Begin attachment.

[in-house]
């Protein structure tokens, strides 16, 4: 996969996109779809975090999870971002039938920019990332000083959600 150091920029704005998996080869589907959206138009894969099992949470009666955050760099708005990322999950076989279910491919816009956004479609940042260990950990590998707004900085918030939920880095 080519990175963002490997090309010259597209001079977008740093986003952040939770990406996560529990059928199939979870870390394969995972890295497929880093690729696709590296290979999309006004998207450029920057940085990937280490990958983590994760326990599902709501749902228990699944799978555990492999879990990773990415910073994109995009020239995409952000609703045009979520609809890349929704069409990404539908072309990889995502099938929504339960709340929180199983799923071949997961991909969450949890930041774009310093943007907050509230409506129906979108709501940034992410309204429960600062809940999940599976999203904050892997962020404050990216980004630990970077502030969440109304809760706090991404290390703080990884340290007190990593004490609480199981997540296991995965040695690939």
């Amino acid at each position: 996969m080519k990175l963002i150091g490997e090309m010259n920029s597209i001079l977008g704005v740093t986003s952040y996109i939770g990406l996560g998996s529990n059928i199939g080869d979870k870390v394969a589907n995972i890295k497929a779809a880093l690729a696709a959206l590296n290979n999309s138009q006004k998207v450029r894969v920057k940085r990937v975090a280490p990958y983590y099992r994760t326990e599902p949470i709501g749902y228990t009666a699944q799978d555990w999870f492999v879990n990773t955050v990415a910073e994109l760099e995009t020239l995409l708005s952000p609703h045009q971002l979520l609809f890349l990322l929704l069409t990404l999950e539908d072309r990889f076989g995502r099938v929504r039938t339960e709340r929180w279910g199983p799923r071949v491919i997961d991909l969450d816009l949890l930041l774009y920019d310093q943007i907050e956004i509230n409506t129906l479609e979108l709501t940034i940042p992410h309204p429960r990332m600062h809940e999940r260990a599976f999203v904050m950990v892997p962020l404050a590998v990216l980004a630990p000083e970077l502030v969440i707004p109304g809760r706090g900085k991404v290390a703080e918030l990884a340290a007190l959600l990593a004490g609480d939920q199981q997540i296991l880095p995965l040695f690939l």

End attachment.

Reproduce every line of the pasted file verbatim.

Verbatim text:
[in-house]
């Protein structure tokens, strides 16, 4: 996969996109779809975090999870971002039938920019990332000083959600 150091920029704005998996080869589907959206138009894969099992949470009666955050760099708005990322999950076989279910491919816009956004479609940042260990950990590998707004900085918030939920880095 080519990175963002490997090309010259597209001079977008740093986003952040939770990406996560529990059928199939979870870390394969995972890295497929880093690729696709590296290979999309006004998207450029920057940085990937280490990958983590994760326990599902709501749902228990699944799978555990492999879990990773990415910073994109995009020239995409952000609703045009979520609809890349929704069409990404539908072309990889995502099938929504339960709340929180199983799923071949997961991909969450949890930041774009310093943007907050509230409506129906979108709501940034992410309204429960600062809940999940599976999203904050892997962020404050990216980004630990970077502030969440109304809760706090991404290390703080990884340290007190990593004490609480199981997540296991995965040695690939």
């Amino acid at each position: 996969m080519k990175l963002i150091g490997e090309m010259n920029s597209i001079l977008g704005v740093t986003s952040y996109i939770g990406l996560g998996s529990n059928i199939g080869d979870k870390v394969a589907n995972i890295k497929a779809a880093l690729a696709a959206l590296n290979n999309s138009q006004k998207v450029r894969v920057k940085r990937v975090a280490p990958y983590y099992r994760t326990e599902p949470i709501g749902y228990t009666a699944q799978d555990w999870f492999v879990n990773t955050v990415a910073e994109l760099e995009t020239l995409l708005s952000p609703h045009q971002l979520l609809f890349l990322l929704l069409t990404l999950e539908d072309r990889f076989g995502r099938v929504r039938t339960e709340r929180w279910g199983p799923r071949v491919i997961d991909l969450d816009l949890l930041l774009y920019d310093q943007i907050e956004i509230n409506t129906l479609e979108l709501t940034i940042p992410h309204p429960r990332m600062h809940e999940r260990a599976f999203v904050m950990v892997p962020l404050a590998v990216l980004a630990p000083e970077l502030v969440i707004p109304g809760r706090g900085k991404v290390a703080e918030l990884a340290a007190l959600l990593a004490g609480d939920q199981q997540i296991l880095p995965l040695f690939l």